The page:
The Real Thing
The Book of Exits, miraculously copied
Here in this convent by an angel’s hand,
Stands open on a lectern, grooved
Like the breast of a martyred deacon.
The bishop has ordered the windows bricked up on this side
Facing the fields beyond the city.
Lit by the glow from the cloister yard at noon
On Palm Sunday, Sister Custos
Exposes her major relic, the longest
Known fragment of the Brazen Serpent.
True stories wind and hang like this
Shuddering loop wreathed on a lapis lazuli
Frame. She says, this is the real thing.
She veils it again and locks up.
On the shelves behind her the treasures are lined.
The episcopal seal repeats every coil,
Stamped on all closures of each reliquary
Where the labels read: Bones
Of Different Saints. Unknown.
Her history is a blank sheet,
Her vows a folded paper locked like a well.
The torn end of the serpent
Tilts the lace edge of the veil.
The real thing, the one foot kicking
Under the white sheet of history.
– Eiléan Ní Chuilleanáin
This poem came to me in meditation this morning, but since I am not yet willing to credit my mediative state with the power to attract wisdom from sources greater than myself, I assume it has been rattling around in my head due to a series of more earthly conversations. My post about an identity crisis in a Dublin lecture hall leads me to contrast a graduate student seeking only the subversive bits of Irish poetry that declared a native feminist spirit deeper than any imported religion with a more mature seeker who has redefined the “subversive.” Because I was constantly seeking the Goddess in verse, I paid little attention to Eiléan Ní Chuilleanáin’s work. A few volumes are full of notes and comments, but most of them are tinged with irony as I marveled at such an obsession with the Church; clearly she was occupied with the spirit of the sacred feminine, why did she have to veil it in a habit? Now, as my definition of the sacred moves beyond such gender discrimination (to both rather than either/or) and I have a broader sense of history and context, I read her work with fresh eyes, wondering what that thesis of mine would have looked like if I had not limited to such a specific view of the divine.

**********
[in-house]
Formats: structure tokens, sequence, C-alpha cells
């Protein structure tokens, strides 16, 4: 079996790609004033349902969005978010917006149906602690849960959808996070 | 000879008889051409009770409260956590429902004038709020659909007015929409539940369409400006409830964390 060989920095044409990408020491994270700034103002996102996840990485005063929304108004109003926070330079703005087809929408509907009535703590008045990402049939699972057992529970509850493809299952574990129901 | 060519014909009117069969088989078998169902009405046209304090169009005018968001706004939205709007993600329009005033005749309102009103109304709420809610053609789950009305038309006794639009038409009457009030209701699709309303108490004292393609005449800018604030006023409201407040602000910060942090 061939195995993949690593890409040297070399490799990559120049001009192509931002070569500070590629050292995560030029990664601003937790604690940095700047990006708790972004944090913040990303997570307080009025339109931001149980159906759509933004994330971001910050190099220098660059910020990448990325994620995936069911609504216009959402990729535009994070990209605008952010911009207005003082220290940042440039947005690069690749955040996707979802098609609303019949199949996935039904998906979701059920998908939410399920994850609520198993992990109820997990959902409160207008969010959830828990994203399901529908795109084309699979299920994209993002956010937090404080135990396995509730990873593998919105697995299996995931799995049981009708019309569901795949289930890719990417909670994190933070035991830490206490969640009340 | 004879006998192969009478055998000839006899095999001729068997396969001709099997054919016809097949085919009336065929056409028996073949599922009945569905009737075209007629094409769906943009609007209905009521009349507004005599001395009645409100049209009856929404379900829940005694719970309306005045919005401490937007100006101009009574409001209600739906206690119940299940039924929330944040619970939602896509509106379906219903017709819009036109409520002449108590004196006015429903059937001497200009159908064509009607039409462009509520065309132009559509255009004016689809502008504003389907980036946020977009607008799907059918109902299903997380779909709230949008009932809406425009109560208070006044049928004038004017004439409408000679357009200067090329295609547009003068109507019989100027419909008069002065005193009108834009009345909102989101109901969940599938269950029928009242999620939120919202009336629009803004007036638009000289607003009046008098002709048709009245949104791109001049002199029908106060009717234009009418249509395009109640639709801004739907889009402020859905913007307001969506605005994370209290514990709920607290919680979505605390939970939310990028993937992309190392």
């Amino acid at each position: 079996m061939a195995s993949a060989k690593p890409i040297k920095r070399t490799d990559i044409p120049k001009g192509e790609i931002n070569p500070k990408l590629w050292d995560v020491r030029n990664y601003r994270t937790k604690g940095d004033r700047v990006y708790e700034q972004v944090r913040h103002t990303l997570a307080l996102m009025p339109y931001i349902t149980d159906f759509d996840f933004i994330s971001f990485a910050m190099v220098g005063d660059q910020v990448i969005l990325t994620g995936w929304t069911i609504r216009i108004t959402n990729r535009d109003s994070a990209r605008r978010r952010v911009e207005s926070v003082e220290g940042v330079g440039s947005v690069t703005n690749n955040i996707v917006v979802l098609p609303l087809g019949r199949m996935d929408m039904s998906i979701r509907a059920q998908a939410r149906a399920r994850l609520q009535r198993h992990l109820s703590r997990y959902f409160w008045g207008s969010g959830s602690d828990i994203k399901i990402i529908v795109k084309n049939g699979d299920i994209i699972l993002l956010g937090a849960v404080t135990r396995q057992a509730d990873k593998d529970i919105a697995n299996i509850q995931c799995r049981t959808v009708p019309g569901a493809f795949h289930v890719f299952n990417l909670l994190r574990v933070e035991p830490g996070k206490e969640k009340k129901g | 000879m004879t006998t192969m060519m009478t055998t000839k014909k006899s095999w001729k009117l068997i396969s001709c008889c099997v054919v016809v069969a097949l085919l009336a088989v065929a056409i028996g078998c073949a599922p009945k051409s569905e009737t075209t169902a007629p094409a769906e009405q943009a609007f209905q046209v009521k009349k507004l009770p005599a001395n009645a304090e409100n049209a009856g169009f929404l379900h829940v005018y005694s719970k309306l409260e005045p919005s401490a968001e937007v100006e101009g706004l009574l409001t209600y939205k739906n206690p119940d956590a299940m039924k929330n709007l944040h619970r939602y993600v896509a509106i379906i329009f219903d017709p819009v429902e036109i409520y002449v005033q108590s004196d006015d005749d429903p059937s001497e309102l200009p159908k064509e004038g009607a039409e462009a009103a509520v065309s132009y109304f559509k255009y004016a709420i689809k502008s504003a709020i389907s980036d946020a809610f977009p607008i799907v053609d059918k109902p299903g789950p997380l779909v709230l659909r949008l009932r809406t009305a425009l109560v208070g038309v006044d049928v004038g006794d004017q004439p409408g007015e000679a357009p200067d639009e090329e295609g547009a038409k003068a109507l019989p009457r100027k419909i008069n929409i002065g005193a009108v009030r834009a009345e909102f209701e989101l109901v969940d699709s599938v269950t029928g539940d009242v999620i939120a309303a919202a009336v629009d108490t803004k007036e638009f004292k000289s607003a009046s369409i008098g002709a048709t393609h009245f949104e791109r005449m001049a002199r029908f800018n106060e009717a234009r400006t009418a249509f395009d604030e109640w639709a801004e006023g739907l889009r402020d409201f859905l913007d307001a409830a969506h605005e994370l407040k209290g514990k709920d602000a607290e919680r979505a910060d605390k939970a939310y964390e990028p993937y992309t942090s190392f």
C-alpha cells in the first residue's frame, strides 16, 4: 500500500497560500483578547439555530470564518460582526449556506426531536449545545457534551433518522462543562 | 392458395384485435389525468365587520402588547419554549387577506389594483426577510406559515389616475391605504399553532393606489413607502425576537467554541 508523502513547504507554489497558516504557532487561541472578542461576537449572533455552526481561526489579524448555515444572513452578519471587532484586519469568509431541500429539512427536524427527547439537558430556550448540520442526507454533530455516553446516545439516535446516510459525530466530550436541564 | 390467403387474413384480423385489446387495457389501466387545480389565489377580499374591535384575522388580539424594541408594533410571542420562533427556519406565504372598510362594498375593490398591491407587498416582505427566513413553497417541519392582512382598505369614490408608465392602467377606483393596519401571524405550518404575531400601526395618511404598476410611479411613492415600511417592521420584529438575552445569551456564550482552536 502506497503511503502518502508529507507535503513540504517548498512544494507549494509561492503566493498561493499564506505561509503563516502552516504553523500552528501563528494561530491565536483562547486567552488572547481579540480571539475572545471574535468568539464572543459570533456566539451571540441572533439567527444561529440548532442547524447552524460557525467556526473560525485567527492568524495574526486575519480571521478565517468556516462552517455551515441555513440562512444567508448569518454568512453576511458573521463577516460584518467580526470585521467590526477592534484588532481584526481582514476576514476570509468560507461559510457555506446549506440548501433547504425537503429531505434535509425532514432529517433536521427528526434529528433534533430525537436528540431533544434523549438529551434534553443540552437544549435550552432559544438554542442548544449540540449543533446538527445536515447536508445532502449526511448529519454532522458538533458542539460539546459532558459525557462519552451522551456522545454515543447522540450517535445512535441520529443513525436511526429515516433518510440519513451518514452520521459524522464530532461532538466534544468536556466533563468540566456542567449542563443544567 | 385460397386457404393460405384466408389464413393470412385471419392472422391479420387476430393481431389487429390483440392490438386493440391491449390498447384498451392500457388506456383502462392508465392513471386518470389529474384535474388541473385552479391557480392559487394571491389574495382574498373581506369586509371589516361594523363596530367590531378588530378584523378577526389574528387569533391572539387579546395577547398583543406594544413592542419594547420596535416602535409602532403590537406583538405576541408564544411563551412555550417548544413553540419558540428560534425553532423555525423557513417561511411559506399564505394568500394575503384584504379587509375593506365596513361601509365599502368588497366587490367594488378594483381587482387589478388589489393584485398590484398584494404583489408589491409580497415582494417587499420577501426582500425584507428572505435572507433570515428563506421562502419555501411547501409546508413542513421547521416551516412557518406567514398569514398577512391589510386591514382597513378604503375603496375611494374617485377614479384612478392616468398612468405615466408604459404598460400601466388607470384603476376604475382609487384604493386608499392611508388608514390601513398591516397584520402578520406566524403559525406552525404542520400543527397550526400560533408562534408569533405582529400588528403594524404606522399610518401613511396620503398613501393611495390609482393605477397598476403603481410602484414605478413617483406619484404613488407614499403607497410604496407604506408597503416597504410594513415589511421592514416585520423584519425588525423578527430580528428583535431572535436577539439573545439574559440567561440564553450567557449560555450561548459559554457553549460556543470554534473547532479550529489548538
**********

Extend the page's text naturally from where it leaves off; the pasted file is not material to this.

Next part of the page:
Another reason I believe I was drawn back to this poem is a half-baked online chat session with a friend who knew me in my professionally irreverent pagan days in Ireland. To him, my new investigations of Catholicism are akin to asking politely to don the moral straight jacket and requesting a steady stream of lies at the hands of patriarchal victors. In the twisted medium that is “talking” online (I am sure enough people have pontificated quite enough on how such interactions contribute to our chronically fragmented personalities and our pervading sense of isolation even as we drown in “communication”), I tried to express something about babies and bathwater and waste. Luckily we have poets to save us from clichés!
I wonder at my former ability to write literary criticism even when a poem shook me to the core. Was I like a surgeon of words, hiding behind an impersonal mask that refused to become emotionally invested in the subject (or was it the object)? Or if I was affected, was I resigned that an English class could not always fulfill my needs? I suppose that I decided against the PhD path because, in the end, the classroom is not a cathedral.